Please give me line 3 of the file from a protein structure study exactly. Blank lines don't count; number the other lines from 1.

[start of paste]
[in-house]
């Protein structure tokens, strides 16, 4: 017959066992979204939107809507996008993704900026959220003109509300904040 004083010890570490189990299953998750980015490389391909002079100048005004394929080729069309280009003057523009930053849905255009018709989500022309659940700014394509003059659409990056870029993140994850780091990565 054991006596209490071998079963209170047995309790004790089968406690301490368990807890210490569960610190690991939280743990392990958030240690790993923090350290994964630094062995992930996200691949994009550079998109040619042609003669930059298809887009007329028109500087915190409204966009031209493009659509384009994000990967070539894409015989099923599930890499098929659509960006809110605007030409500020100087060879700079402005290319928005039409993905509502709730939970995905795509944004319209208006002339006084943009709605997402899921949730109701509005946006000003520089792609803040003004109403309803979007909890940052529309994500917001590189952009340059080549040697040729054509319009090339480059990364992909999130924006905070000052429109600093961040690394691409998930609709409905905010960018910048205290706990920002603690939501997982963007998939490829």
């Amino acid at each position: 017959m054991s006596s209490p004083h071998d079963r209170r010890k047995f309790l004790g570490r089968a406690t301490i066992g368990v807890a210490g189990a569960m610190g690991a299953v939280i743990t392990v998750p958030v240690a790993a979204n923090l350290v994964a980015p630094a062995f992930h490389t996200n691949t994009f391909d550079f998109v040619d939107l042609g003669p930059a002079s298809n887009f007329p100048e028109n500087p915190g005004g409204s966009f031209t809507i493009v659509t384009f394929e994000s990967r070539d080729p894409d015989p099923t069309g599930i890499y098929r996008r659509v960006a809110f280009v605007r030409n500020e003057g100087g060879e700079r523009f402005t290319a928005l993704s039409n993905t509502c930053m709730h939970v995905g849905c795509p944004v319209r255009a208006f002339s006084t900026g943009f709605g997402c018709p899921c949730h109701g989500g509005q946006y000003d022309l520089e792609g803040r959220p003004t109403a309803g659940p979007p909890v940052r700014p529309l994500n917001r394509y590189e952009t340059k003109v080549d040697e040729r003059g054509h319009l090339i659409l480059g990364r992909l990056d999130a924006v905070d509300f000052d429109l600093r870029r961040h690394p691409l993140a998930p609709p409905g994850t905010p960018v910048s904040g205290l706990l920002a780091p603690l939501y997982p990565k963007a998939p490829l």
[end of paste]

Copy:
């Amino acid at each position: 017959m054991s006596s209490p004083h071998d079963r209170r010890k047995f309790l004790g570490r089968a406690t301490i066992g368990v807890a210490g189990a569960m610190g690991a299953v939280i743990t392990v998750p958030v240690a790993a979204n923090l350290v994964a980015p630094a062995f992930h490389t996200n691949t994009f391909d550079f998109v040619d939107l042609g003669p930059a002079s298809n887009f007329p100048e028109n500087p915190g005004g409204s966009f031209t809507i493009v659509t384009f394929e994000s990967r070539d080729p894409d015989p099923t069309g599930i890499y098929r996008r659509v960006a809110f280009v605007r030409n500020e003057g100087g060879e700079r523009f402005t290319a928005l993704s039409n993905t509502c930053m709730h939970v995905g849905c795509p944004v319209r255009a208006f002339s006084t900026g943009f709605g997402c018709p899921c949730h109701g989500g509005q946006y000003d022309l520089e792609g803040r959220p003004t109403a309803g659940p979007p909890v940052r700014p529309l994500n917001r394509y590189e952009t340059k003109v080549d040697e040729r003059g054509h319009l090339i659409l480059g990364r992909l990056d999130a924006v905070d509300f000052d429109l600093r870029r961040h690394p691409l993140a998930p609709p409905g994850t905010p960018v910048s904040g205290l706990l920002a780091p603690l939501y997982p990565k963007a998939p490829l």